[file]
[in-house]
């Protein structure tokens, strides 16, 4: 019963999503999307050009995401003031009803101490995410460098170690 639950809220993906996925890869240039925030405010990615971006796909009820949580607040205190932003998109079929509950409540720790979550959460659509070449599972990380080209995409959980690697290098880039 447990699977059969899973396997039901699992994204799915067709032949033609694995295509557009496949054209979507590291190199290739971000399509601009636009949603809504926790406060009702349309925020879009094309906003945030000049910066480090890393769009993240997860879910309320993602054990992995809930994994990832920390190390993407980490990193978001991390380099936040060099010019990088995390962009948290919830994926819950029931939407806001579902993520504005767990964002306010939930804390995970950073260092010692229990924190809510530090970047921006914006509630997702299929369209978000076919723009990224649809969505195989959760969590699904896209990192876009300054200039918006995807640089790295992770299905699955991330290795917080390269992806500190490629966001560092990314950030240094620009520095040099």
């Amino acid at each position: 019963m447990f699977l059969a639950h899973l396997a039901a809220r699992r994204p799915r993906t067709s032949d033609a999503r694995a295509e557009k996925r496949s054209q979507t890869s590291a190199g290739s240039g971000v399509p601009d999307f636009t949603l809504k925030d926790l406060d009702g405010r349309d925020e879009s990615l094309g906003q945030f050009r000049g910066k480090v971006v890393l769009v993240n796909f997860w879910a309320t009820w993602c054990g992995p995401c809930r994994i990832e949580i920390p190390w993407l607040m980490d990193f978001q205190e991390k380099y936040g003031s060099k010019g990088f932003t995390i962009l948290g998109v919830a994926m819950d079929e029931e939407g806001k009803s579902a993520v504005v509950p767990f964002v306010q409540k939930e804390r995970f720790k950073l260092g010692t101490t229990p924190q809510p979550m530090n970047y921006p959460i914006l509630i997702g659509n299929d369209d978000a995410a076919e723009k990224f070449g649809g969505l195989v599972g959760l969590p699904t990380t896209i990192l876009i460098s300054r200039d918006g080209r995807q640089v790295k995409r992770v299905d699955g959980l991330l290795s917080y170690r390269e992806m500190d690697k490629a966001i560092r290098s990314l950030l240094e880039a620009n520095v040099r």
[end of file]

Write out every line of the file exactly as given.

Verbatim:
[in-house]
């Protein structure tokens, strides 16, 4: 019963999503999307050009995401003031009803101490995410460098170690 639950809220993906996925890869240039925030405010990615971006796909009820949580607040205190932003998109079929509950409540720790979550959460659509070449599972990380080209995409959980690697290098880039 447990699977059969899973396997039901699992994204799915067709032949033609694995295509557009496949054209979507590291190199290739971000399509601009636009949603809504926790406060009702349309925020879009094309906003945030000049910066480090890393769009993240997860879910309320993602054990992995809930994994990832920390190390993407980490990193978001991390380099936040060099010019990088995390962009948290919830994926819950029931939407806001579902993520504005767990964002306010939930804390995970950073260092010692229990924190809510530090970047921006914006509630997702299929369209978000076919723009990224649809969505195989959760969590699904896209990192876009300054200039918006995807640089790295992770299905699955991330290795917080390269992806500190490629966001560092990314950030240094620009520095040099």
């Amino acid at each position: 019963m447990f699977l059969a639950h899973l396997a039901a809220r699992r994204p799915r993906t067709s032949d033609a999503r694995a295509e557009k996925r496949s054209q979507t890869s590291a190199g290739s240039g971000v399509p601009d999307f636009t949603l809504k925030d926790l406060d009702g405010r349309d925020e879009s990615l094309g906003q945030f050009r000049g910066k480090v971006v890393l769009v993240n796909f997860w879910a309320t009820w993602c054990g992995p995401c809930r994994i990832e949580i920390p190390w993407l607040m980490d990193f978001q205190e991390k380099y936040g003031s060099k010019g990088f932003t995390i962009l948290g998109v919830a994926m819950d079929e029931e939407g806001k009803s579902a993520v504005v509950p767990f964002v306010q409540k939930e804390r995970f720790k950073l260092g010692t101490t229990p924190q809510p979550m530090n970047y921006p959460i914006l509630i997702g659509n299929d369209d978000a995410a076919e723009k990224f070449g649809g969505l195989v599972g959760l969590p699904t990380t896209i990192l876009i460098s300054r200039d918006g080209r995807q640089v790295k995409r992770v299905d699955g959980l991330l290795s917080y170690r390269e992806m500190d690697k490629a966001i560092r290098s990314l950030l240094e880039a620009n520095v040099r």